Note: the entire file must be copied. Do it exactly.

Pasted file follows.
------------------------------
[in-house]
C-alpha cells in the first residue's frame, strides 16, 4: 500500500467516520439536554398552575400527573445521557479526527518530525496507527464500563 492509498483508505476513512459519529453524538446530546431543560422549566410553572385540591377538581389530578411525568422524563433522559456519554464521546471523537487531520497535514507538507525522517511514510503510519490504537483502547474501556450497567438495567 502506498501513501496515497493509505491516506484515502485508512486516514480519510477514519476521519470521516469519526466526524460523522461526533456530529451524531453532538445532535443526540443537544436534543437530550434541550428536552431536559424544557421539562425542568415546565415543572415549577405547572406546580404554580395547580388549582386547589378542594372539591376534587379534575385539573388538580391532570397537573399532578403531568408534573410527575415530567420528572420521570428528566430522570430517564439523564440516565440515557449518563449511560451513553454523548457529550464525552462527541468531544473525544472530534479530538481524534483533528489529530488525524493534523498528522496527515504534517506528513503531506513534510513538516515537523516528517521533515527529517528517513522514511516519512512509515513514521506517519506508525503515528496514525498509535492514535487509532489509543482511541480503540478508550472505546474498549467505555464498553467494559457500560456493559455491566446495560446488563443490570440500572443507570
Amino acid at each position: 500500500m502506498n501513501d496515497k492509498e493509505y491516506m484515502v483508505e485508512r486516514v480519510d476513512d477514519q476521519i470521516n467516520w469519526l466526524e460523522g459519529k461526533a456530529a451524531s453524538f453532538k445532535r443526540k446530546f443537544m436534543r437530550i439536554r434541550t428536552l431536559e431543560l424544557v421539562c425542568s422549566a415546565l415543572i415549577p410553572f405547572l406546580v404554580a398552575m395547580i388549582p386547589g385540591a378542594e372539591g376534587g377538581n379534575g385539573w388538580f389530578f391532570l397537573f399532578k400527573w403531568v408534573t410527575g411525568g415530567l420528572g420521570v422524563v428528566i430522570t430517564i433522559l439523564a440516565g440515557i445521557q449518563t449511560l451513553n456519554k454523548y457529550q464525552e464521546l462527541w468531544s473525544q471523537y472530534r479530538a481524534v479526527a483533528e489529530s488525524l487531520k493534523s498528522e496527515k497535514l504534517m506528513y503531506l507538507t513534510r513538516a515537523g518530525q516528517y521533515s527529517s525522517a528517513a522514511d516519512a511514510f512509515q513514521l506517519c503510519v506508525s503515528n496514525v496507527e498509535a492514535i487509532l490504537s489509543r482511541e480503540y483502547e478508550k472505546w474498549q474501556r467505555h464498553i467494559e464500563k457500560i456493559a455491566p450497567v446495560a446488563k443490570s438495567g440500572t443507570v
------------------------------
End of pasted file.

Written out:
[in-house]
C-alpha cells in the first residue's frame, strides 16, 4: 500500500467516520439536554398552575400527573445521557479526527518530525496507527464500563 492509498483508505476513512459519529453524538446530546431543560422549566410553572385540591377538581389530578411525568422524563433522559456519554464521546471523537487531520497535514507538507525522517511514510503510519490504537483502547474501556450497567438495567 502506498501513501496515497493509505491516506484515502485508512486516514480519510477514519476521519470521516469519526466526524460523522461526533456530529451524531453532538445532535443526540443537544436534543437530550434541550428536552431536559424544557421539562425542568415546565415543572415549577405547572406546580404554580395547580388549582386547589378542594372539591376534587379534575385539573388538580391532570397537573399532578403531568408534573410527575415530567420528572420521570428528566430522570430517564439523564440516565440515557449518563449511560451513553454523548457529550464525552462527541468531544473525544472530534479530538481524534483533528489529530488525524493534523498528522496527515504534517506528513503531506513534510513538516515537523516528517521533515527529517528517513522514511516519512512509515513514521506517519506508525503515528496514525498509535492514535487509532489509543482511541480503540478508550472505546474498549467505555464498553467494559457500560456493559455491566446495560446488563443490570440500572443507570
Amino acid at each position: 500500500m502506498n501513501d496515497k492509498e493509505y491516506m484515502v483508505e485508512r486516514v480519510d476513512d477514519q476521519i470521516n467516520w469519526l466526524e460523522g459519529k461526533a456530529a451524531s453524538f453532538k445532535r443526540k446530546f443537544m436534543r437530550i439536554r434541550t428536552l431536559e431543560l424544557v421539562c425542568s422549566a415546565l415543572i415549577p410553572f405547572l406546580v404554580a398552575m395547580i388549582p386547589g385540591a378542594e372539591g376534587g377538581n379534575g385539573w388538580f389530578f391532570l397537573f399532578k400527573w403531568v408534573t410527575g411525568g415530567l420528572g420521570v422524563v428528566i430522570t430517564i433522559l439523564a440516565g440515557i445521557q449518563t449511560l451513553n456519554k454523548y457529550q464525552e464521546l462527541w468531544s473525544q471523537y472530534r479530538a481524534v479526527a483533528e489529530s488525524l487531520k493534523s498528522e496527515k497535514l504534517m506528513y503531506l507538507t513534510r513538516a515537523g518530525q516528517y521533515s527529517s525522517a528517513a522514511d516519512a511514510f512509515q513514521l506517519c503510519v506508525s503515528n496514525v496507527e498509535a492514535i487509532l490504537s489509543r482511541e480503540y483502547e478508550k472505546w474498549q474501556r467505555h464498553i467494559e464500563k457500560i456493559a455491566p450497567v446495560a446488563k443490570s438495567g440500572t443507570v